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All profits being alike affected, no iP can be obtained by a change of employment. If a tax were laid on the profits of any one branch of productive employment, the tax would be virtually an increase of the cost of production, and the value and price of the article would rise accordingly; by which the tax would be thrown upon the consumers of the commodity, and would not affect profits. But a general and equal tax on all profits would not affect general prices, and would fall, at least in the first instance, on capitalists alone. There is, however, an ulterior effect, which, in a rich and prosperous country, requires to be taken into account. When the capital accumulated is so great, and the rate of annual accumulation so rapid, that the country is only kept from attaining the stationary state by the emigration of capital, or by continual improvements in production; any circumstance which virtually lowers the rate of profit, cannot be without a decided influence on these phenomena. It may operate in different ways. The curtailment of profit, and the consequent increased difficulty in making a fortune or obtaining a subsistence by the employment of capital, may act as a stimulus to inventions, and to the use of them when made. If improvements in production are much accelerated, and if these improvements cheapen, directly or indirectly, any of the things habitually consumed by the labourer, profits may rise, and rise sufficiently to make up for all that is taken from them by the tax. In that case the tax will have been realized without loss to any one, the produce of the country being increased by an equal, or what would in that case be a far greater amount. The tax, however, must even in this case be considered as paid from profits, because the receivers of profits are those who would be benefited if it were taken off. But though the artificial abstraction of a portion of profits, would have a real tendency to accelerate improvements in production, no considerable improvements might actually result, or only of such a kind as not to raise P.E,

general profits at all, or not to raise them so much as the tax had diminished them. If so, the rate of profit would be brought closer to that practi. cal minimum, to which it is constantly approaching: and this diminished re. turn to capital would either give a de. cided check to further accumulation, or Would cause a greater proportion than before of the annual increase to be sent abroad, or wasted in unprofitable spé culations. At its first imposition the tax falls wholly on profits: but the amount of increase of capital, which the tax prevents, would, if it had been allowed to continue, have tended to reduce profits to the same level; and at every period of ten or twenty years there will be found less difference be. tween profits as they are, and profits as they would in that case have been : until at last there is no difference, and the tax is thrown either upon the labourer or upon the landlord. The real effect of a tax on profits is to make the country possess at any given period, a smaller capital and a smaller aggregate production, and to make the stationary state be attained earlier, and with a smaller sum of national wealth. It is possible that a tax on profits might even diminish the existing capital of the country. If the rate of profit is already at the practical minimum, that is, at the point at which all that portion of the annual increment which would tend to reduce profits is carried off either by exportation or by speculation; then if a tax is imposed which reduces profits still lower, the same causes which Fo carried off the increase would probably carry off a portion of the existing capital. A tax on profits is thus, in a state of capital and accumulation like that in England, extremely detrimental to the national wealth. And this effect is not confined to the case of a peculiar, and therefore intrinsically unjust, tax on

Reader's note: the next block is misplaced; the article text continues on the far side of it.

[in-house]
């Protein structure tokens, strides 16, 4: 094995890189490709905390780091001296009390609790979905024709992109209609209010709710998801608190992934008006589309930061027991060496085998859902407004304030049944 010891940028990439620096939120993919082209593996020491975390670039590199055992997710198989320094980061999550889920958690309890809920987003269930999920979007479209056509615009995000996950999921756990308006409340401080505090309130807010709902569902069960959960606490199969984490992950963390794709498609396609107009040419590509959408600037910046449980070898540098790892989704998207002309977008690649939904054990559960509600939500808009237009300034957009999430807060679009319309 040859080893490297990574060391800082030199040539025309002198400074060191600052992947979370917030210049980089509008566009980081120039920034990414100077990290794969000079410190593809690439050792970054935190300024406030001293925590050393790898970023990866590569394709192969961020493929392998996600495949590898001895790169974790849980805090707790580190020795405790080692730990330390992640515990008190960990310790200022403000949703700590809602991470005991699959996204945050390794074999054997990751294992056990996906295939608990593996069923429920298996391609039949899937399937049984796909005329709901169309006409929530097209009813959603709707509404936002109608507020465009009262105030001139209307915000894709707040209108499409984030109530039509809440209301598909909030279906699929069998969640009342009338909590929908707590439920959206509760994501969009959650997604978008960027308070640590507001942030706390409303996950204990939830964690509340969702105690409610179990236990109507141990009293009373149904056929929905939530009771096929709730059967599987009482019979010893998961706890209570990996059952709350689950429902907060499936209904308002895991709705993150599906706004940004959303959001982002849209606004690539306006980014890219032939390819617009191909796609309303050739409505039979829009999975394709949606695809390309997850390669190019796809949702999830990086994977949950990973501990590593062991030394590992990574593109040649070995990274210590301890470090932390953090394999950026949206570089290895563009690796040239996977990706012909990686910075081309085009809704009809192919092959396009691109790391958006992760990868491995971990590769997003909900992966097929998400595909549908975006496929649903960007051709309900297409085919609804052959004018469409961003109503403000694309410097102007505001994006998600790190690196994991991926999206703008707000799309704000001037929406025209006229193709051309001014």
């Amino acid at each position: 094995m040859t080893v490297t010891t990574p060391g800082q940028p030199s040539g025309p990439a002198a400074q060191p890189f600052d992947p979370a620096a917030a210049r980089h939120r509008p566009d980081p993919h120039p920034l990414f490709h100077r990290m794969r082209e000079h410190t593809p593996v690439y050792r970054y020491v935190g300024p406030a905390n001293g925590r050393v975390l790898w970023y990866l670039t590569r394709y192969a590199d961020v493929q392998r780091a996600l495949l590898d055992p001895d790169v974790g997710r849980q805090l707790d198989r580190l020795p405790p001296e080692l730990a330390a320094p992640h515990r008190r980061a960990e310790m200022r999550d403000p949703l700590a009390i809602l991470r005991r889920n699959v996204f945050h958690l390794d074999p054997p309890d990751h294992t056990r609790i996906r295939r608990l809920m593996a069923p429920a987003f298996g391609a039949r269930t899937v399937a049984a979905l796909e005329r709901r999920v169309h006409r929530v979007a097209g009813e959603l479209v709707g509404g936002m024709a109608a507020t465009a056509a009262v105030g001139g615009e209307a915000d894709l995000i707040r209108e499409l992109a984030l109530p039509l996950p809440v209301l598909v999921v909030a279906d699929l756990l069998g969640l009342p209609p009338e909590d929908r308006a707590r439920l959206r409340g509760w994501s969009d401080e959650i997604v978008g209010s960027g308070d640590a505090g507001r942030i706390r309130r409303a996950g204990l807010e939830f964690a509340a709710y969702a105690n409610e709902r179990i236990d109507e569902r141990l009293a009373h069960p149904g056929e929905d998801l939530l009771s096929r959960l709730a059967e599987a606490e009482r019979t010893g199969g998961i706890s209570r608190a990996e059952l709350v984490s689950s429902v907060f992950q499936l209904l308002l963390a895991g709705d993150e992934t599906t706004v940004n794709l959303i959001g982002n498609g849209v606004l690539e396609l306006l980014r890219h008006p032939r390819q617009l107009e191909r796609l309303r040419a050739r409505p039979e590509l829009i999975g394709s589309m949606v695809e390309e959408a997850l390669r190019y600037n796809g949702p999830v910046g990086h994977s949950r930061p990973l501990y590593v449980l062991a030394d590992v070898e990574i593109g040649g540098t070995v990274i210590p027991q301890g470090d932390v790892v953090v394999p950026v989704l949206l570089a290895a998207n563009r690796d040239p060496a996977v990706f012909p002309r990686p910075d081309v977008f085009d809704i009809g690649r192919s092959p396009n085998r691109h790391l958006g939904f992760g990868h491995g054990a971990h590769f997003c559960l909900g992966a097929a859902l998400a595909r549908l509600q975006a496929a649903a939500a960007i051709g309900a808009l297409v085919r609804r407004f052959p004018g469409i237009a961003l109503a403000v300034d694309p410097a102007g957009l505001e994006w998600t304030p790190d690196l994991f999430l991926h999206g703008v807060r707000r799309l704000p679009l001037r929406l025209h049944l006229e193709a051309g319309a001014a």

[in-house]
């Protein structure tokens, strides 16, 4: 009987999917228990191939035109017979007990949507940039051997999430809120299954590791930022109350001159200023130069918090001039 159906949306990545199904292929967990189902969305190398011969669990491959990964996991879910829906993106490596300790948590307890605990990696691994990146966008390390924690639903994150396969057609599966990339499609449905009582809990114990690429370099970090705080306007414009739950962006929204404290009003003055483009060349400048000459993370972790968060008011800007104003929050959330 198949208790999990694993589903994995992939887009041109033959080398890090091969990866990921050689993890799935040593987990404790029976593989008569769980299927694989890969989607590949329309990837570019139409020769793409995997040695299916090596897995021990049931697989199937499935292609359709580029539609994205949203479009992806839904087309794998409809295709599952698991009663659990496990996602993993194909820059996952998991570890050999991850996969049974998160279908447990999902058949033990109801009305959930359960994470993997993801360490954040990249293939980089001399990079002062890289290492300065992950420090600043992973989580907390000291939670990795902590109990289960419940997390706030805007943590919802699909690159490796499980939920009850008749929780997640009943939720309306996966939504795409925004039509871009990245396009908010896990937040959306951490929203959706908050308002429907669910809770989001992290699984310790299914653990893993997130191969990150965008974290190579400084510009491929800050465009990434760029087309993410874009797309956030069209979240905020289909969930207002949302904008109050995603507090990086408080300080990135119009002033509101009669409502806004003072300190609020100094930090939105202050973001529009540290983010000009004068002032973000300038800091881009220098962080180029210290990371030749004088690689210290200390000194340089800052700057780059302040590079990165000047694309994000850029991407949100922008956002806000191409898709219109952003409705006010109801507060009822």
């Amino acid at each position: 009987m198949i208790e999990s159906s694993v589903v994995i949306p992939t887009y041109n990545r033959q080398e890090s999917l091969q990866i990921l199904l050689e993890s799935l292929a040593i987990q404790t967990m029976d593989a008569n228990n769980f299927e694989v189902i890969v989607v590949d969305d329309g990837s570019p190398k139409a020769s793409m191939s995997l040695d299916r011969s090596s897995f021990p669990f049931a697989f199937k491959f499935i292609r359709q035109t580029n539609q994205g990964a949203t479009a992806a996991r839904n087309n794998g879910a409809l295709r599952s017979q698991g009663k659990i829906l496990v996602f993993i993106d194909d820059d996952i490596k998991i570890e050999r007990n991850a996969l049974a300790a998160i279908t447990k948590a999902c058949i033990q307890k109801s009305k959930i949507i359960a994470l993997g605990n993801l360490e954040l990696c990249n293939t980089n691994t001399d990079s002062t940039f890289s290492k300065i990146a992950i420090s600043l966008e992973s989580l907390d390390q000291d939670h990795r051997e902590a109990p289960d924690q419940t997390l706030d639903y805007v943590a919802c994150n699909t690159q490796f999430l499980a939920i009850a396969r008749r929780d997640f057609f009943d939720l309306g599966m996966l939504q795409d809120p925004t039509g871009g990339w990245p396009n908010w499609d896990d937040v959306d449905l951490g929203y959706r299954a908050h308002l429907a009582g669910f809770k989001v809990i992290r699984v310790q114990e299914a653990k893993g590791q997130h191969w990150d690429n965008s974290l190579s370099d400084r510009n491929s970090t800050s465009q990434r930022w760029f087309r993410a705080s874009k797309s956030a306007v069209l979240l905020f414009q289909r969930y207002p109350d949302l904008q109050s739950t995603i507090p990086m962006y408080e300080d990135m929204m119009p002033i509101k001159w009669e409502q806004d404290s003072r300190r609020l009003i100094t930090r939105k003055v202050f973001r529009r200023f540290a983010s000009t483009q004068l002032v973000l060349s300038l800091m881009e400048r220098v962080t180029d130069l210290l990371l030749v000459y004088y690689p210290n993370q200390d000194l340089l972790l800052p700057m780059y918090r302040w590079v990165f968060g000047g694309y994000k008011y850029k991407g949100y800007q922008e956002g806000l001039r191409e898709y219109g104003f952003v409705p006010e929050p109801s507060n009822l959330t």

rofits. The mere fact that profits

ave to bear their share of a heavy general taxation, tends, in the same manner as a peculiar tax, to drive capital abroad, to stimulate imprudent speculations by diminishing safe gains, to discourage further * and to accelerate the attainment of the stationary state. This is thought to have been the principal cause of the decline of Holland, or rather of her having ceased to make progress. Even in countries which do not accumulate so fast as to be always within a short interval of the stationary state, it seems impossible that, if capital is accumulating at all, its accumulation should not be in some degree retarded by the abstraction of a portion of its rofit; and unless the effect in stimuating improvements be a full counterbalance, it is inevitable that a part of the burthen will be thrown off the capitalist, upon the labourer or the landlord. One or other of these is always the loser by a diminished rate of accumulation. If population continues to increase as before, the labourer suffers: if not, cultivation is checked in its advance, and the landlords lose the accession of rent which would have accrued to them. The only countries in which a tax on profits seems likely to be permanently a burthen on capitalists exclusively, are those in which capital is stationary, because there is no new accumulation. In such countries the tax might not prevent the whole capital from being kept up through habit, or from unwillingness to submit to impoverishment, and so the capitalist might continue to bear the whole of the tax. It is seen from these considerations that the effects of a tax on profits are much more complex, more various, and in some points more uncertain, than writers on the subject have commonly supposed.